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I agree with the above answers and remarks. I just want to add that there may be sociological studies done on these types of Christians. However, these types of studies will be more focused on the sociology of these Christians rather than exploring any theology. In that light, it may be possible to detect a pattern in the population and ask a question about that, even though the religious leaders of that denomination will probably deny it or undermine it or contrast it with evidence that Person X in their congregation does not believe that way, and there is no shame or ostracism in that. I can certainly tell you that the approach is not what Martin Luther had in mind. Martin Luther would probably say that correct theology is the true praise of God.1 I can't speak for Lutherans or Lutheranism, though, partly because that's a large group of people with differing opinions, and partly because Lutheran opinions may not reflect Martin Luther. Times change, people change.

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What is the prescribed way to handle indefinite boundaries? Case in point, unitarian universalist. They might call themselves 'Christan', but no christians I know would.

There are two different issues in the question as being discussed.

First, there are groups that have little defined structure, may not even be orthodox, but are non-traditional churches which still hold the core tenets of Christian faith. These can be discussed as groups on the basis of what they do define. There could be no other discussion, clearly, as anything beyond that would not be pertaining to the group as a whole. There can be no group which defines nothing. Even if unspoken, it would be 'tohu vo bahu' (formless and void, Gen 1:2). Nature abhors a vacuum, and it would either create rules, spoken or unspoken, or collapse in on itself.

But the second issue here is the churches which violate even the basic fundamentals, which most Christians would reject fellowship with. UU churches are not considered Christian by any I know, nor are mormon (im talking about in the eyes of Christians I know), as are others. Further, there are groups which are rapidly departing orthodoxy. Whether or not they have left, though, is a truth statement. But, many groups (thinking of those like Rob Bell), have left many fundamentals, and dont seem to want to have anything to do with what is commonly called Christanity, except in name only. How far will they go?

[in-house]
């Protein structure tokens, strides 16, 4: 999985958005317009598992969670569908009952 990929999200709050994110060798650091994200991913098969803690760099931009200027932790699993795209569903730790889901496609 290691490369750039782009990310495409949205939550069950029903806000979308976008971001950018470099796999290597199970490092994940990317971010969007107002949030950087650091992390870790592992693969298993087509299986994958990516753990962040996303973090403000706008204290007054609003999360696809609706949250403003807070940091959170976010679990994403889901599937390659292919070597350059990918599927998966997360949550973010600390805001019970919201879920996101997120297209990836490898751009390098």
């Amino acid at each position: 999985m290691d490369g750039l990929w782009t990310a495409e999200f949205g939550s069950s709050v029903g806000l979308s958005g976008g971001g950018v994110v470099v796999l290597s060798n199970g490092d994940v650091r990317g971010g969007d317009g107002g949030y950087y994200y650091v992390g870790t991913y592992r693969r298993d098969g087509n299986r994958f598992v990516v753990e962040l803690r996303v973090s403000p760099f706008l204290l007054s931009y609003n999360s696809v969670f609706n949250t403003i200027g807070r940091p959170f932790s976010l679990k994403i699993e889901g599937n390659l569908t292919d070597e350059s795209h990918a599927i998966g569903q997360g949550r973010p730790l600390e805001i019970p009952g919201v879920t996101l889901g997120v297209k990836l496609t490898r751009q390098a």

I am not making a 'truth' statement here, but whether his or another group has gone fully beyond the limits of 'Christianity', the point is (a) there is a limit, and (b) some people have and are going beyond it. And, whether they have or not is a truth statement.

If someone came in saying they were Christians but only keeps the basics of the faith, that is one thing. But, when the fundamentals of a group, by whatever name, contradict the definition of Christian (to most, that is, as it is 'subjective'), to the point of onerecent question asking if Jesus of Nazereth was just a goid idea later written down (not a person), what prevents a site such as this from degrading into to the same chaos as Genesis 1:2, above? If it is simply up-and-down votes, its in trouble!

It's one thing to simply be unorthodox. Its another entirely when people begin to ask questions further and further out. In all honesty, it seems if there was a "universalism.SE", you could direct the later group of questions there, while focusing discussion of the former on what such groups do or do not define, and how that compares to what is written in the Bible or how it compares to orthodoxy (both non-subjective, until intrpretation and opinion enters). But, doing so, of course, would introduce a value decision of its own, wouldnt it? (Which, of course, is fundamental to orthodoxy that it do so).

As a case in point, a ministrer I know and myself have his decision that he was no longer going to agree with the Bible as an authority. He had made some interesting claims already, to which I disagreed, and, when he finally went public with the notion that he no longer considered the Bible authoritative, I was relieved, because, now, he is public that he considers his judgment of greater worth than the Bible (take it or leave it, its what he did). Because of that, I feel relieved, because now, at least, there is no more confusion. He is no longer saying this is what the Bible teaches, he is willingly putting himself as the authority (right or wrong), and there is now no further confusion about his teaching and orthodoxy. He has simlply left it, and now agrees, the thing had insisted all along.

  • I agree with your assessment, however for this SE we do not define what it means to be Christian. That is, if your group defines itself as Christian, then you can be presented here. The paradox is those who are not as rigidly defined. – The Freemason Nov 27 '14 at 18:11